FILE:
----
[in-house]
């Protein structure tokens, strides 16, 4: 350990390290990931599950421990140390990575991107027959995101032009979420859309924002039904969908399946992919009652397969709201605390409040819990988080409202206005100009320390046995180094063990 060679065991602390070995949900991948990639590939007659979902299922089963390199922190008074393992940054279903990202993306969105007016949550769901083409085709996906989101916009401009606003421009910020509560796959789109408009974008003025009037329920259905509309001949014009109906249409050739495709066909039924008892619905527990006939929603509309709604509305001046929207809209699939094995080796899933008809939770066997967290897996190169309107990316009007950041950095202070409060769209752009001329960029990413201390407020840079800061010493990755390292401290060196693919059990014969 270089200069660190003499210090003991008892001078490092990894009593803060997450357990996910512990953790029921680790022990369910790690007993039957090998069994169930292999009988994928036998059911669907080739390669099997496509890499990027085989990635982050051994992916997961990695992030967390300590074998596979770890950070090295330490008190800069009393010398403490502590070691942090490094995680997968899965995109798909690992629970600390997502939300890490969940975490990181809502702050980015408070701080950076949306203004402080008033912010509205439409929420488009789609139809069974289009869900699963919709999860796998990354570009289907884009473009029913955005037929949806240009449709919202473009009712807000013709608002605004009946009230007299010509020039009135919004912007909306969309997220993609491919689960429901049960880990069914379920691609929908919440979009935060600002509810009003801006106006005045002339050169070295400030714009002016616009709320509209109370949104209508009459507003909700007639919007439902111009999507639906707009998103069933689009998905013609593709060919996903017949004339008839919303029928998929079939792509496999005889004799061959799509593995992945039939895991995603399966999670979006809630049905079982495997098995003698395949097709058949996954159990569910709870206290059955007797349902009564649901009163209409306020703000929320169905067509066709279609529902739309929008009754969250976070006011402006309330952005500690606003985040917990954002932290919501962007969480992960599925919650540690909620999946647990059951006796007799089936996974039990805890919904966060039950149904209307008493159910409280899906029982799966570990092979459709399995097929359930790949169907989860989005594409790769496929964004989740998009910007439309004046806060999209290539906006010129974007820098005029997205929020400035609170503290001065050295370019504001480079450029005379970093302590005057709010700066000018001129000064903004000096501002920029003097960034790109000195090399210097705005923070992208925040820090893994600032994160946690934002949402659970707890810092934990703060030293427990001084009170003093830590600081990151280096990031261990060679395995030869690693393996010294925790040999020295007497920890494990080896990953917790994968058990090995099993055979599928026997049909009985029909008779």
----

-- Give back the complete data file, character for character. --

[in-house]
């Protein structure tokens, strides 16, 4: 350990390290990931599950421990140390990575991107027959995101032009979420859309924002039904969908399946992919009652397969709201605390409040819990988080409202206005100009320390046995180094063990 060679065991602390070995949900991948990639590939007659979902299922089963390199922190008074393992940054279903990202993306969105007016949550769901083409085709996906989101916009401009606003421009910020509560796959789109408009974008003025009037329920259905509309001949014009109906249409050739495709066909039924008892619905527990006939929603509309709604509305001046929207809209699939094995080796899933008809939770066997967290897996190169309107990316009007950041950095202070409060769209752009001329960029990413201390407020840079800061010493990755390292401290060196693919059990014969 270089200069660190003499210090003991008892001078490092990894009593803060997450357990996910512990953790029921680790022990369910790690007993039957090998069994169930292999009988994928036998059911669907080739390669099997496509890499990027085989990635982050051994992916997961990695992030967390300590074998596979770890950070090295330490008190800069009393010398403490502590070691942090490094995680997968899965995109798909690992629970600390997502939300890490969940975490990181809502702050980015408070701080950076949306203004402080008033912010509205439409929420488009789609139809069974289009869900699963919709999860796998990354570009289907884009473009029913955005037929949806240009449709919202473009009712807000013709608002605004009946009230007299010509020039009135919004912007909306969309997220993609491919689960429901049960880990069914379920691609929908919440979009935060600002509810009003801006106006005045002339050169070295400030714009002016616009709320509209109370949104209508009459507003909700007639919007439902111009999507639906707009998103069933689009998905013609593709060919996903017949004339008839919303029928998929079939792509496999005889004799061959799509593995992945039939895991995603399966999670979006809630049905079982495997098995003698395949097709058949996954159990569910709870206290059955007797349902009564649901009163209409306020703000929320169905067509066709279609529902739309929008009754969250976070006011402006309330952005500690606003985040917990954002932290919501962007969480992960599925919650540690909620999946647990059951006796007799089936996974039990805890919904966060039950149904209307008493159910409280899906029982799966570990092979459709399995097929359930790949169907989860989005594409790769496929964004989740998009910007439309004046806060999209290539906006010129974007820098005029997205929020400035609170503290001065050295370019504001480079450029005379970093302590005057709010700066000018001129000064903004000096501002920029003097960034790109000195090399210097705005923070992208925040820090893994600032994160946690934002949402659970707890810092934990703060030293427990001084009170003093830590600081990151280096990031261990060679395995030869690693393996010294925790040999020295007497920890494990080896990953917790994968058990090995099993055979599928026997049909009985029909008779």